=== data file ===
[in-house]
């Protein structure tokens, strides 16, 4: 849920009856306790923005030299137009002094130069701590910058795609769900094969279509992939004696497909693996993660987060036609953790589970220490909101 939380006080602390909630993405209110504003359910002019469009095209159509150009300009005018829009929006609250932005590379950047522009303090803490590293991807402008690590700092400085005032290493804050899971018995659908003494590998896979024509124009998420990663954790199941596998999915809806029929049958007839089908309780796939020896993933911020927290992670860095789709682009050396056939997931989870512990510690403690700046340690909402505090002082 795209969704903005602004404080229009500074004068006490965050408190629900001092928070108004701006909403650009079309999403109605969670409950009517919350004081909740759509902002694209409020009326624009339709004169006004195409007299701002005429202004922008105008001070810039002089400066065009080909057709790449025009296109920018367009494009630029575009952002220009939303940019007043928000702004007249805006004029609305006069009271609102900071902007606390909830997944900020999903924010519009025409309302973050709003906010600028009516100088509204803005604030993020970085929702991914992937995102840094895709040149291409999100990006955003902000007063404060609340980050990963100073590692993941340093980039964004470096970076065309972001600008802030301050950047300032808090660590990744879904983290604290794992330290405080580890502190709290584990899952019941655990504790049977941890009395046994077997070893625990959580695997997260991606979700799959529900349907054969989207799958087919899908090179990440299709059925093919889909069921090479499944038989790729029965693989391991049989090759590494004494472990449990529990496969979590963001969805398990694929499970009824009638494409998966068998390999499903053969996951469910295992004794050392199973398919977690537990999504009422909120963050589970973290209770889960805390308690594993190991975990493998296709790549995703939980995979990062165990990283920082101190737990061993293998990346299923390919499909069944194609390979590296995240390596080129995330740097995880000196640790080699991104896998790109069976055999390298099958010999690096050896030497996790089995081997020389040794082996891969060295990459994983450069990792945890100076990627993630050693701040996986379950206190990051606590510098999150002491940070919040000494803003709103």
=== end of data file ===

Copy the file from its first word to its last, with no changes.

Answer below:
[in-house]
């Protein structure tokens, strides 16, 4: 849920009856306790923005030299137009002094130069701590910058795609769900094969279509992939004696497909693996993660987060036609953790589970220490909101 939380006080602390909630993405209110504003359910002019469009095209159509150009300009005018829009929006609250932005590379950047522009303090803490590293991807402008690590700092400085005032290493804050899971018995659908003494590998896979024509124009998420990663954790199941596998999915809806029929049958007839089908309780796939020896993933911020927290992670860095789709682009050396056939997931989870512990510690403690700046340690909402505090002082 795209969704903005602004404080229009500074004068006490965050408190629900001092928070108004701006909403650009079309999403109605969670409950009517919350004081909740759509902002694209409020009326624009339709004169006004195409007299701002005429202004922008105008001070810039002089400066065009080909057709790449025009296109920018367009494009630029575009952002220009939303940019007043928000702004007249805006004029609305006069009271609102900071902007606390909830997944900020999903924010519009025409309302973050709003906010600028009516100088509204803005604030993020970085929702991914992937995102840094895709040149291409999100990006955003902000007063404060609340980050990963100073590692993941340093980039964004470096970076065309972001600008802030301050950047300032808090660590990744879904983290604290794992330290405080580890502190709290584990899952019941655990504790049977941890009395046994077997070893625990959580695997997260991606979700799959529900349907054969989207799958087919899908090179990440299709059925093919889909069921090479499944038989790729029965693989391991049989090759590494004494472990449990529990496969979590963001969805398990694929499970009824009638494409998966068998390999499903053969996951469910295992004794050392199973398919977690537990999504009422909120963050589970973290209770889960805390308690594993190991975990493998296709790549995703939980995979990062165990990283920082101190737990061993293998990346299923390919499909069944194609390979590296995240390596080129995330740097995880000196640790080699991104896998790109069976055999390298099958010999690096050896030497996790089995081997020389040794082996891969060295990459994983450069990792945890100076990627993630050693701040996986379950206190990051606590510098999150002491940070919040000494803003709103």